Apparently, when early missionaries were sent to Africa, many of them packed and shipped all their belongings and supplies in a coffin. At the end of their lives, those same coffins were used for the missionary’s own burial.
You talk about commitment and dedication! Today, we might say that those men and women were “all in.”
We don’t live in a culture that encourages people to be “all in.” The average employee in the U.S. only stays at their job for a little over four years. A millennial will have 15-20 jobs over their lifetime. Between 40 and 50% of all couples end their marriage with divorce.
We are moving too. Today’s adult will move over eleven times in their life. And we are changing churches and faiths at a rapid pace as well. Apparently 40% of us will change our faith at least once.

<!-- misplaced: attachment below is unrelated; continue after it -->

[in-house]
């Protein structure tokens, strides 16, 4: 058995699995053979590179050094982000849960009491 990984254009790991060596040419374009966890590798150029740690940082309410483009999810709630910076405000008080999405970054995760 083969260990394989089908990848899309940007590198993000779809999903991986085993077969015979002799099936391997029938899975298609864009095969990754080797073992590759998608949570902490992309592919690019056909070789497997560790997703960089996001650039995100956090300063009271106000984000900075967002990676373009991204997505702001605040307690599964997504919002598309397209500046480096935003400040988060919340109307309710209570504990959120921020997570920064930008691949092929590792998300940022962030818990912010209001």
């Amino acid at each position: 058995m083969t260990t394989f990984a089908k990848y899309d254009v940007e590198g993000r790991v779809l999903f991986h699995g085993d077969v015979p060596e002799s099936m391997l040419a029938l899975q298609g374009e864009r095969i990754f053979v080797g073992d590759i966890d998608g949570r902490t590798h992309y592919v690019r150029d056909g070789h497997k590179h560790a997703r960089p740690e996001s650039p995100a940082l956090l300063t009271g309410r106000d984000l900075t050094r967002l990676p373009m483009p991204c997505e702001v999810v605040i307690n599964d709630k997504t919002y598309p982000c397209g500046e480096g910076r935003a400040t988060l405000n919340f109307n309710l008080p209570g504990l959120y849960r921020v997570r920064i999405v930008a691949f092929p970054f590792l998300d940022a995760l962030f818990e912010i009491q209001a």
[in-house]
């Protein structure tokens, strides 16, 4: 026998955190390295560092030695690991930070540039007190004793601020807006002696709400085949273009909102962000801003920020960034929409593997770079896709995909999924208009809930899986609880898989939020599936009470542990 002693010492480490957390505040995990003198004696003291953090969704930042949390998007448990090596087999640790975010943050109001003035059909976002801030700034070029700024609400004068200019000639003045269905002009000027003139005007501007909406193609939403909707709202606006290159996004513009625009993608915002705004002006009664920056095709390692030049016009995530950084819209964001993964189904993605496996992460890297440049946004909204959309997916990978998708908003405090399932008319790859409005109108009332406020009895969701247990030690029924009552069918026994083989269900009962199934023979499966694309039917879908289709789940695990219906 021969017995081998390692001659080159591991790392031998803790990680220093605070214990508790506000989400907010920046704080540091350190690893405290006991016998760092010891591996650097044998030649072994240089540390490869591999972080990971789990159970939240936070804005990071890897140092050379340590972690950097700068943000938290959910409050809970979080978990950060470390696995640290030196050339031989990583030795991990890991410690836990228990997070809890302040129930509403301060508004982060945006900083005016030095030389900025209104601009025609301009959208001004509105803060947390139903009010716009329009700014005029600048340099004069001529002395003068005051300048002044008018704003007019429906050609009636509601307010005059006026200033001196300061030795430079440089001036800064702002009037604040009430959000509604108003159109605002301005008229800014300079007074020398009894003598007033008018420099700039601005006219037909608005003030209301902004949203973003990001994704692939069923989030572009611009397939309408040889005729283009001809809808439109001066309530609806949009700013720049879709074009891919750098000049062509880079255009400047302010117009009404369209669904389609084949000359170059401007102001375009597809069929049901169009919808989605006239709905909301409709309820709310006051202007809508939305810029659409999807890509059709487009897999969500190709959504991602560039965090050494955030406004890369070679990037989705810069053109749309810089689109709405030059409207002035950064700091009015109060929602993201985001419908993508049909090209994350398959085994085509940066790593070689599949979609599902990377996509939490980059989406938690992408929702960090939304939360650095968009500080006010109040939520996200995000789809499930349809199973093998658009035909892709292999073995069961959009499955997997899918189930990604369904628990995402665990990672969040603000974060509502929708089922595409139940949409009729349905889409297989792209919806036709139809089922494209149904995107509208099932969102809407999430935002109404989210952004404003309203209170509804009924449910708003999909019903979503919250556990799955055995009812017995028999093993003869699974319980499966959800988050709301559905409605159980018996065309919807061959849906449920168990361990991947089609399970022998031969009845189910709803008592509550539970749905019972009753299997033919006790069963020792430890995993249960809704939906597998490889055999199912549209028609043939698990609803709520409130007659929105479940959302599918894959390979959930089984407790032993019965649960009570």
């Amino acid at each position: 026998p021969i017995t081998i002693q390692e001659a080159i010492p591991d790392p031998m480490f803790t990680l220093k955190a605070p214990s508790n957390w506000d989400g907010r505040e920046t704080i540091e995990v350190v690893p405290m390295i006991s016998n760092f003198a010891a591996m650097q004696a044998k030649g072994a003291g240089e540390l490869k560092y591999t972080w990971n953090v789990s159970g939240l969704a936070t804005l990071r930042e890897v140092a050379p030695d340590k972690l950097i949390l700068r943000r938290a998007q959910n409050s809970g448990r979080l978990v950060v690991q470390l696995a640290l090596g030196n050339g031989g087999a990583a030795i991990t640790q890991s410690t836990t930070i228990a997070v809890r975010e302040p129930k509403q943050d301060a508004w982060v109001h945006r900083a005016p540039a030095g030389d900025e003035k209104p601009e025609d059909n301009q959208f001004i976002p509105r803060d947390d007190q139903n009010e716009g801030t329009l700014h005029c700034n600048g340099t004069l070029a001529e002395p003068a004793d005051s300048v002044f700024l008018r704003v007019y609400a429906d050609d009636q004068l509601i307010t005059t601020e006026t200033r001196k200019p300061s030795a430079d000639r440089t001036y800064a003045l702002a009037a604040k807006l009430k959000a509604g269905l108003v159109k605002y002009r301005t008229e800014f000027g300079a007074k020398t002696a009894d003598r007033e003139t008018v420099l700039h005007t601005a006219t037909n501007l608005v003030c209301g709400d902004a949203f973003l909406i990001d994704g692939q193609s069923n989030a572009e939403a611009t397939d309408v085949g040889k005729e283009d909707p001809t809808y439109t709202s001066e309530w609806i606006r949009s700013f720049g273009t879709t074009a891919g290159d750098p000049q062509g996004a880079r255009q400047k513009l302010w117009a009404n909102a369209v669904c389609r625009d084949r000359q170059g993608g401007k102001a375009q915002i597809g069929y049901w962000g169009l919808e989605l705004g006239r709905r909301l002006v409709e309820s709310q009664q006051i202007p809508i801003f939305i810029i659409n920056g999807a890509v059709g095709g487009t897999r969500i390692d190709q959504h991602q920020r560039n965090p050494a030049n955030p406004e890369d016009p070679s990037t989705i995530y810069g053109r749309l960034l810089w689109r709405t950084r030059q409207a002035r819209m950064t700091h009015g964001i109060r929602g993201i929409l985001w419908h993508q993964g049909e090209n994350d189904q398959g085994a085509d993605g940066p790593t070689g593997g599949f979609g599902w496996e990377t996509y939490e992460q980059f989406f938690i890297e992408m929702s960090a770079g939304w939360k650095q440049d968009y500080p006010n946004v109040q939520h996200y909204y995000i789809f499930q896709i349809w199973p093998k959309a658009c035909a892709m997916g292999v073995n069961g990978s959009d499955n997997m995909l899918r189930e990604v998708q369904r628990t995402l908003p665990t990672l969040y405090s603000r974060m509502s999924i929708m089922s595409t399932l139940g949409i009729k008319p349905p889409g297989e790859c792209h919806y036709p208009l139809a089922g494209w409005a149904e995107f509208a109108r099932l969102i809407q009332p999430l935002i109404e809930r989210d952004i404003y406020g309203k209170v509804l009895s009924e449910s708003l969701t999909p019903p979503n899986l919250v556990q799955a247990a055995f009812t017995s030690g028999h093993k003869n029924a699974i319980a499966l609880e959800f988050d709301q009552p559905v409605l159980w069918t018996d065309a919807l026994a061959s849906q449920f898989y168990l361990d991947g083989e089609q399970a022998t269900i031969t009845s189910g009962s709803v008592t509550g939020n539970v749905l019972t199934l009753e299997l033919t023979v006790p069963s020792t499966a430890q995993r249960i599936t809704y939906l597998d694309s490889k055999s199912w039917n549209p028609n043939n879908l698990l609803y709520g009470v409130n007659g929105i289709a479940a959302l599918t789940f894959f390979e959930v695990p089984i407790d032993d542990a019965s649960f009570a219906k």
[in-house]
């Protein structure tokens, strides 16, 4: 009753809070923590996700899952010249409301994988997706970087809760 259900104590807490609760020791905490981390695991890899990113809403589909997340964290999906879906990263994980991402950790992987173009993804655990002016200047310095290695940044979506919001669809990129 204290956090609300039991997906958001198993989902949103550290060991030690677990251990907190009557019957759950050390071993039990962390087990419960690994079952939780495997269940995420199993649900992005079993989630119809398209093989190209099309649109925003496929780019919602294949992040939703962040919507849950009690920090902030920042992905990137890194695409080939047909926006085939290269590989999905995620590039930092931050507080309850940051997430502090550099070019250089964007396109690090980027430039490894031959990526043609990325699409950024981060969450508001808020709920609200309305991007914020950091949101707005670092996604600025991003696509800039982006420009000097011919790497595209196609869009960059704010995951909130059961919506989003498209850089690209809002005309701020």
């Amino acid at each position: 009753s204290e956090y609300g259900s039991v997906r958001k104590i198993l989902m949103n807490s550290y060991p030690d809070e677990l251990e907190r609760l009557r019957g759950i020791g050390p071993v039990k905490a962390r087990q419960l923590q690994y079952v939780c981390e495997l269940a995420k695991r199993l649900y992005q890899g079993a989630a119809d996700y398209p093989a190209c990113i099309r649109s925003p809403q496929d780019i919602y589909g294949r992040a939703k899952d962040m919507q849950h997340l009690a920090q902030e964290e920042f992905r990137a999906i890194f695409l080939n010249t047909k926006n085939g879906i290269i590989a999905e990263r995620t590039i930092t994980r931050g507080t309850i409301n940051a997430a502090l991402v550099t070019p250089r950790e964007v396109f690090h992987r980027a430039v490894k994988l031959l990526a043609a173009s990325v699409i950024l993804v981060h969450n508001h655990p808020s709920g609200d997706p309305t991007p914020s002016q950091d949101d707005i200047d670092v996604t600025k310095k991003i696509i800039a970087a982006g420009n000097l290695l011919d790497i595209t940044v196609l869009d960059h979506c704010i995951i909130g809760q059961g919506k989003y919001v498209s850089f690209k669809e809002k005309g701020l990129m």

We don’t commit to a job, a location, or a spouse. It’s no wonder then that we are horrible about committing to spiritual things. We change churches when the music doesn’t suit us. We switch Bible studies when the air conditioning languishes in the summer. We trade in our small group for another one when the conversation gets a bit stale. And our spiritual service tends to ebb and flow reflecting our fleeting attention spans.
When I heard this illustration about missionaries shipping their belongings in a coffin, I felt so convicted about my own lack of dedication to the Lord and my spiritual activities.
Like most folks I guess, I tend to start projects strong and end them with a whimper. I often lack true dedication and unswerving commitment.
Maybe you can join me this week as we all recommit ourselves anew to the things of the Lord. Let’s put our hand to the plow and not look back (Luke 9:62). Let’s remember the injunction Paul gave the churches in Galatia. “And let us not grow weary of doing good, for in due season we will reap, if we do not give up.”
I am not sure about actually purchasing a coffin…